Christopher Eccleston has said he “feels an idiot” for not saying something about Harvey Weinstein after his ex-girlfriend told him about her experience with the film producer.
Sophie Dix is one of a string of women accusing Weinstein of sexual harassment but Eccleston said she thought her account was a “one-off”.
She has alleged Weinstein pushed her on to the bed and began tugging at her clothes after being invited up to his room at the Savoy hotel in central London in 1990.
He said: “I’d worked for Harvey – I’ve met him. Actually, I had been told by an ex girlfriend about ten years ago, and I have said this, and she’s one of the people who came forward – Sophie Dix. She had told me.
“But in my head, in my stupid head, it was a one-off. But, of course, it wasn’t. And Sophie is now litigating and etc.”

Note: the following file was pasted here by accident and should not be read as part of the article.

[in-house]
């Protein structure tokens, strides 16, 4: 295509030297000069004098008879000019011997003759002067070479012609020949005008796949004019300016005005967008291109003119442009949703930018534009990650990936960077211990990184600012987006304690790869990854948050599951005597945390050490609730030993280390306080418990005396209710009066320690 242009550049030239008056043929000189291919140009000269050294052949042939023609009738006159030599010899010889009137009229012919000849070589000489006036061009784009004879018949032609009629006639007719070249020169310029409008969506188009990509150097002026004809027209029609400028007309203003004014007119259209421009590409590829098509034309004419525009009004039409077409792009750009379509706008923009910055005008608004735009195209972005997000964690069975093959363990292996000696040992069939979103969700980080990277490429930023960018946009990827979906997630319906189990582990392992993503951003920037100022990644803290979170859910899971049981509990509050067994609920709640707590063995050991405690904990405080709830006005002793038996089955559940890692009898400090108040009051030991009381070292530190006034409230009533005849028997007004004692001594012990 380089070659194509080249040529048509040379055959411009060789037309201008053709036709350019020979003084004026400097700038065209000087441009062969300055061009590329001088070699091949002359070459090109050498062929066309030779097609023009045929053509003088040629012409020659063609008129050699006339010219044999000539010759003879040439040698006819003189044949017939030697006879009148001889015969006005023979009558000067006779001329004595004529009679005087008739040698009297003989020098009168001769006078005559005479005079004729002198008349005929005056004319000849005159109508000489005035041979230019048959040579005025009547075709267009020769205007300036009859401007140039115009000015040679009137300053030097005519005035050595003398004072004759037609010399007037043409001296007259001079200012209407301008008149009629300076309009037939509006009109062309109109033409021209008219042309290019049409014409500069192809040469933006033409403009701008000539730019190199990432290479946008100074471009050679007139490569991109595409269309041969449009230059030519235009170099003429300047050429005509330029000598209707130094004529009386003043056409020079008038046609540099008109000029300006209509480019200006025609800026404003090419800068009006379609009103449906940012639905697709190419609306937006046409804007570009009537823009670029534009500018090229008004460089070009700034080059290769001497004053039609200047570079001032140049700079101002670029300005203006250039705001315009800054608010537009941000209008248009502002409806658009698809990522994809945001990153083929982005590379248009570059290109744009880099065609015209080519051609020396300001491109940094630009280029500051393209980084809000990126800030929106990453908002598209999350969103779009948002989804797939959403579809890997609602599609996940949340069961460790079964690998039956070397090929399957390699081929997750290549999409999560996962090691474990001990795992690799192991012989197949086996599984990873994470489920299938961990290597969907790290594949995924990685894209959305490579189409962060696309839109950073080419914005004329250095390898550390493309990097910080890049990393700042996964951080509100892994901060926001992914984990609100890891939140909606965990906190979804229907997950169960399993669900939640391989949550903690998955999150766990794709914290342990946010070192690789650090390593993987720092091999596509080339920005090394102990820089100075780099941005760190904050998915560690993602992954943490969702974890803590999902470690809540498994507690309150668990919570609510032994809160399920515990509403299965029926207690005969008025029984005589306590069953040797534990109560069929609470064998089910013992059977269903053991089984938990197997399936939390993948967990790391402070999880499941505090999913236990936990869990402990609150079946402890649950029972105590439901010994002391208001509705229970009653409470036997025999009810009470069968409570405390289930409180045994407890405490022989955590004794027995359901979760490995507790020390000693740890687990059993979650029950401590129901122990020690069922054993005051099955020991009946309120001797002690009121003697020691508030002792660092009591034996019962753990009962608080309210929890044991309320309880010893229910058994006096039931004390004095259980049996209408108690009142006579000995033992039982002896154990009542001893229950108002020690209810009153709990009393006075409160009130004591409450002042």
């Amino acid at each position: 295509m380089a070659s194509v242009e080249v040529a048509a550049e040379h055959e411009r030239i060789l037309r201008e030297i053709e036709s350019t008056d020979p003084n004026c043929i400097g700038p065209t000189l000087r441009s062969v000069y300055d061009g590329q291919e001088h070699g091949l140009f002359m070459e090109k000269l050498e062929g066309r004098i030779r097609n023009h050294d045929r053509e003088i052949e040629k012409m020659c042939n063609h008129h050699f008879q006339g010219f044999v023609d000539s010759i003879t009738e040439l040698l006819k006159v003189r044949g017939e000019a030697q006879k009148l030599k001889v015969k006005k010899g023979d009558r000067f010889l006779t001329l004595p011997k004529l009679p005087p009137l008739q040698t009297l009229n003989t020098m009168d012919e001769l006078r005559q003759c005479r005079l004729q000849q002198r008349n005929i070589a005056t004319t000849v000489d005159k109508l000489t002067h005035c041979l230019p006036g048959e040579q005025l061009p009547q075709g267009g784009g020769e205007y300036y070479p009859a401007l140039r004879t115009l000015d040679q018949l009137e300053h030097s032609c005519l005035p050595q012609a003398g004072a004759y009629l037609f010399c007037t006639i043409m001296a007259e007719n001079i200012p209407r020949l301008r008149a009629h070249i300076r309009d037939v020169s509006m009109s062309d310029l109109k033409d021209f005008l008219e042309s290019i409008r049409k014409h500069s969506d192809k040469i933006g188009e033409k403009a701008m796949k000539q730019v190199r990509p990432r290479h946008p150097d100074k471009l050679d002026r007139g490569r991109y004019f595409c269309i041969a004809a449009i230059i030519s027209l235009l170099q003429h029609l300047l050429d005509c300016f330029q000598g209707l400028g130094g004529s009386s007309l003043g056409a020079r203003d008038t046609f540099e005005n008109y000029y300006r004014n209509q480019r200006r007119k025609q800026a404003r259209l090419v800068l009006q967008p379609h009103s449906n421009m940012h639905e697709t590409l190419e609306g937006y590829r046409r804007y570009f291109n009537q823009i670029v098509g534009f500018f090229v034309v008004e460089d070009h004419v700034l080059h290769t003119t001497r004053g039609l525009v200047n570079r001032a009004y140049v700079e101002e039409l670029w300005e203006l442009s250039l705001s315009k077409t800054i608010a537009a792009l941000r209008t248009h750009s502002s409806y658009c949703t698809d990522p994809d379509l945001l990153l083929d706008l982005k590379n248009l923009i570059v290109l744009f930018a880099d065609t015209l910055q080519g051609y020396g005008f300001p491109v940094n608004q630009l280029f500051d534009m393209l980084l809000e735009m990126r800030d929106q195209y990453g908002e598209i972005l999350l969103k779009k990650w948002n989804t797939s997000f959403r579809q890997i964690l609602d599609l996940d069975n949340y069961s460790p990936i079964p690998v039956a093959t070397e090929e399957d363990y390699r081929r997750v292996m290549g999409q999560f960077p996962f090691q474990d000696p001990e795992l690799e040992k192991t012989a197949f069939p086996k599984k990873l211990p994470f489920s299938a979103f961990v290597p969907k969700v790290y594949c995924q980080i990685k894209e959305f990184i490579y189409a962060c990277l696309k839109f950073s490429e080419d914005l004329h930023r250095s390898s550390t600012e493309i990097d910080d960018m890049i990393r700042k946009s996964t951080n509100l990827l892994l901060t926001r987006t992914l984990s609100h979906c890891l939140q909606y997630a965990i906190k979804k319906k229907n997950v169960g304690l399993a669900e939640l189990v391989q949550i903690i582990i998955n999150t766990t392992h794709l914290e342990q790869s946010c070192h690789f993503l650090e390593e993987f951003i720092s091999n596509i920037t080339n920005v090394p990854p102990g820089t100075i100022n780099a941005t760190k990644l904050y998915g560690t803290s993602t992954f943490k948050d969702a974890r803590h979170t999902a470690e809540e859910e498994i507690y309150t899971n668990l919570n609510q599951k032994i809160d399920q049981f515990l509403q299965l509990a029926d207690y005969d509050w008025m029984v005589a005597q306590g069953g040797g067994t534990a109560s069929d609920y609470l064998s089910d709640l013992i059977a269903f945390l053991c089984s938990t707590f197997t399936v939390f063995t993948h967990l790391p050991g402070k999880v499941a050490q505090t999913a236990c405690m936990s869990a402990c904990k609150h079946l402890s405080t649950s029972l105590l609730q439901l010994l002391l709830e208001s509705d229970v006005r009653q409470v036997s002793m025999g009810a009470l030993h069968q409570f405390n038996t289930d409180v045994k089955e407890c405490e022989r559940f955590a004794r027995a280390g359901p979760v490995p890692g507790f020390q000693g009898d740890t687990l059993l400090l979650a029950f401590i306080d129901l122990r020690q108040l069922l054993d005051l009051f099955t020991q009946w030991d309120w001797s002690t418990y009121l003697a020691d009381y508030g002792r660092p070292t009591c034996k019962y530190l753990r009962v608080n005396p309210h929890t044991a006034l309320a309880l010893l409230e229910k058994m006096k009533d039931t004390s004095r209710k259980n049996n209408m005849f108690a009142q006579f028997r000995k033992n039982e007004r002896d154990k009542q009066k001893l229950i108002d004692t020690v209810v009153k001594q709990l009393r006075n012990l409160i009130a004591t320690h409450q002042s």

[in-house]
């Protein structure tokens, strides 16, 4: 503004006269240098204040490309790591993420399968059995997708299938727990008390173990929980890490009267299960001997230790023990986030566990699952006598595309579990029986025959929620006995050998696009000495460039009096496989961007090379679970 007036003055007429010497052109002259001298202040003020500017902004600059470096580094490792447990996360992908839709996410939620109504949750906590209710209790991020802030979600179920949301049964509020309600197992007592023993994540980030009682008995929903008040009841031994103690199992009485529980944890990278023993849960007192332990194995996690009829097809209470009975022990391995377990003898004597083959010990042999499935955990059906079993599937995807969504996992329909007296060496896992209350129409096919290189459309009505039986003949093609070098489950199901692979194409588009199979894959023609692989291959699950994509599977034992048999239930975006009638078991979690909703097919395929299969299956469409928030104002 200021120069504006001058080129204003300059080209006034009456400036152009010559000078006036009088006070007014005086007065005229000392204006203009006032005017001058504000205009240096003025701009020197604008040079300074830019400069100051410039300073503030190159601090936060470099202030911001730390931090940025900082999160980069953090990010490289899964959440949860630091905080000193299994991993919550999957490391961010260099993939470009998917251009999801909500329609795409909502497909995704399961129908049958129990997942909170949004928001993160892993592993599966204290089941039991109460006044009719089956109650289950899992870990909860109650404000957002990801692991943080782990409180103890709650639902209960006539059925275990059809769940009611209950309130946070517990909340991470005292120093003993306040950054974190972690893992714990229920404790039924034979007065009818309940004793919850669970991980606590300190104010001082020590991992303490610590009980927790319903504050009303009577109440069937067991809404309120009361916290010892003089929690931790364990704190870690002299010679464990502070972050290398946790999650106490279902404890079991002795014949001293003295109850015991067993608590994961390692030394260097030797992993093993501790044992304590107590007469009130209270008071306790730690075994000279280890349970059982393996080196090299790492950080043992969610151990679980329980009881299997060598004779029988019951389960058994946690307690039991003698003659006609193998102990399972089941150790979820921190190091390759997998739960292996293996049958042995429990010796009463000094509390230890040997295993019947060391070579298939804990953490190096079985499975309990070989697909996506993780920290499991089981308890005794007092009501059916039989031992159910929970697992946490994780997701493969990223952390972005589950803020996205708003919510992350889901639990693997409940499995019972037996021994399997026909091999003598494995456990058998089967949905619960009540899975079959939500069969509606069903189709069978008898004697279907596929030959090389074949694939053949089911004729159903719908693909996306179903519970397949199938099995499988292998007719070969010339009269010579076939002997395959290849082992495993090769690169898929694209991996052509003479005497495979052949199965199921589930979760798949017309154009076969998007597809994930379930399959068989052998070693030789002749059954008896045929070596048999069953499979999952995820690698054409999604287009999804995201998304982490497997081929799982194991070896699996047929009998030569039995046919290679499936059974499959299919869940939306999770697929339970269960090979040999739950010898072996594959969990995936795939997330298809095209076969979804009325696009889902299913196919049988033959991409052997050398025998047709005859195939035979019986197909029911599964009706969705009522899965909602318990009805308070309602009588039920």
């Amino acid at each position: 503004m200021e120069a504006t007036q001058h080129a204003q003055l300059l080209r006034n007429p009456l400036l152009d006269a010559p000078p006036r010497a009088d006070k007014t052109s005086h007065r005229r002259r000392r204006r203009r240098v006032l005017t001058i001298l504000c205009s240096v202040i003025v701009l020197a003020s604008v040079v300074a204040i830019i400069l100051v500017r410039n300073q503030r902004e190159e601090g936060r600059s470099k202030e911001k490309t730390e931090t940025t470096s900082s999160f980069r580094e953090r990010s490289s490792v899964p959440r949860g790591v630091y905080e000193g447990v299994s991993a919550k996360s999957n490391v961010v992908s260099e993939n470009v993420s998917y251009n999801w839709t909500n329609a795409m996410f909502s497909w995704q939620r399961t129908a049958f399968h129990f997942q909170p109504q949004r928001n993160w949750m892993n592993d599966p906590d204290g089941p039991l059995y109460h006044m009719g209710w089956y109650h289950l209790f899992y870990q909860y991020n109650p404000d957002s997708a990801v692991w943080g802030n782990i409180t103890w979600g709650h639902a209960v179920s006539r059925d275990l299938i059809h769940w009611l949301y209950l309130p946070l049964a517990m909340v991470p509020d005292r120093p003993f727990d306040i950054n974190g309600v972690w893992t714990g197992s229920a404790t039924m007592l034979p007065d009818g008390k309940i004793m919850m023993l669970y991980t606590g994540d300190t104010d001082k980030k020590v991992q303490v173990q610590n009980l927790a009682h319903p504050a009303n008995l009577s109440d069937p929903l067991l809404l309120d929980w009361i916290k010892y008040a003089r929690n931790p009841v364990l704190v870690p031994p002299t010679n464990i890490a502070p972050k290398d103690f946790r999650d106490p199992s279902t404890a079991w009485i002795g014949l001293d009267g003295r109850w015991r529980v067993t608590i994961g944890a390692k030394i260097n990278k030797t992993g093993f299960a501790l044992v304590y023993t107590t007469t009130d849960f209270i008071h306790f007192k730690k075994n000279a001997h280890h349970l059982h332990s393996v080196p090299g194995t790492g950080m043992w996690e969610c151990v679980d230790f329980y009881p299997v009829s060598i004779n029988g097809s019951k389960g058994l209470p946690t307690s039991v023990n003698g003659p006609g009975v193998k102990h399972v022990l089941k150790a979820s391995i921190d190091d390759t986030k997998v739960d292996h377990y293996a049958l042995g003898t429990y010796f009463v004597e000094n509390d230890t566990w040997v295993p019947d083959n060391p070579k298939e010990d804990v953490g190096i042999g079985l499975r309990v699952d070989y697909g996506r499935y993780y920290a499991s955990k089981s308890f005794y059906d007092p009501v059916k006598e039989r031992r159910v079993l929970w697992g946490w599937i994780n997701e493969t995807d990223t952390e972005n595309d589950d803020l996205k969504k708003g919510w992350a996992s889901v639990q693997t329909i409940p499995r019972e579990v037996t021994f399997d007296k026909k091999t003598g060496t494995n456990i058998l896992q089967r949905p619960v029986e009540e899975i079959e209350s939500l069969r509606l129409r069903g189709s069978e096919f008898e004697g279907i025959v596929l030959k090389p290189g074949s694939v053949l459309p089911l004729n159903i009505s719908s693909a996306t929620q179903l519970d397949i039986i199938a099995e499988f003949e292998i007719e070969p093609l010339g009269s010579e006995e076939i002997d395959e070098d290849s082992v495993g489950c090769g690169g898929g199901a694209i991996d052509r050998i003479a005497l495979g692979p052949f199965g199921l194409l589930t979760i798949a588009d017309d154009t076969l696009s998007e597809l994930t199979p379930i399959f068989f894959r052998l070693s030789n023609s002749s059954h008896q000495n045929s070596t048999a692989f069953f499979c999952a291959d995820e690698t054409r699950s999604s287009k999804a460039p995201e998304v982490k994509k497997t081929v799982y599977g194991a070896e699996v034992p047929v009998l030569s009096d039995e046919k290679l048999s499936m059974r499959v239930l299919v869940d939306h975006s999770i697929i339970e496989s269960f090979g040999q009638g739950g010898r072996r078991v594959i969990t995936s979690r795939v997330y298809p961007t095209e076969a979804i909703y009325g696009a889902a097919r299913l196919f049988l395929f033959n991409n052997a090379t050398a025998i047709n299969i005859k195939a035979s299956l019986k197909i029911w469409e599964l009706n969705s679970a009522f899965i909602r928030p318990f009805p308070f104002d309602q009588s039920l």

He added: “I feel an idiot, frankly. I feel an idiot, I didn’t understand the extent.
“And yet it’s there, there’s the patriarchal structure. Which has to be pulled down, doesn’t it?
“Women in Power, Mary Beard – everybody should read that. I bought if for (daughter) Esme – she’s four, she wants to read Peter Rabbit. [I tell her:] ‘You’re reading bleeding Mary Beard! Women in Power!’”
Weinstein has “unequivocally denied” any allegations of non-consensual sex. Investigations are under way by both US and UK police.
Eccleston will next be seen in BBC drama Come Home, playing a husband struggling to come to terms with his wife leaving him and their children.
The former Doctor Who star said there is still a distinct shortage of dramas about working-class people and, asked why, replied: “Class hatred, it’s very simple. And it’s the present government.
“There’s hatred – Brexit, there’s a lot of hatred around, there’s a lot of desire for separateness and a hatred of difference.”
He added: “The question to be asked is why are so few working-class writers coming through? That again goes back to the structure.
“It’s the same thing that I bang on about working-class actors – financially, working-class actors and writers can’t get though.
“It’s set up on purpose to keep us out. Because there’s a desire for an anodyne, bland culture.”
Come Home starts on BBC One on March 27.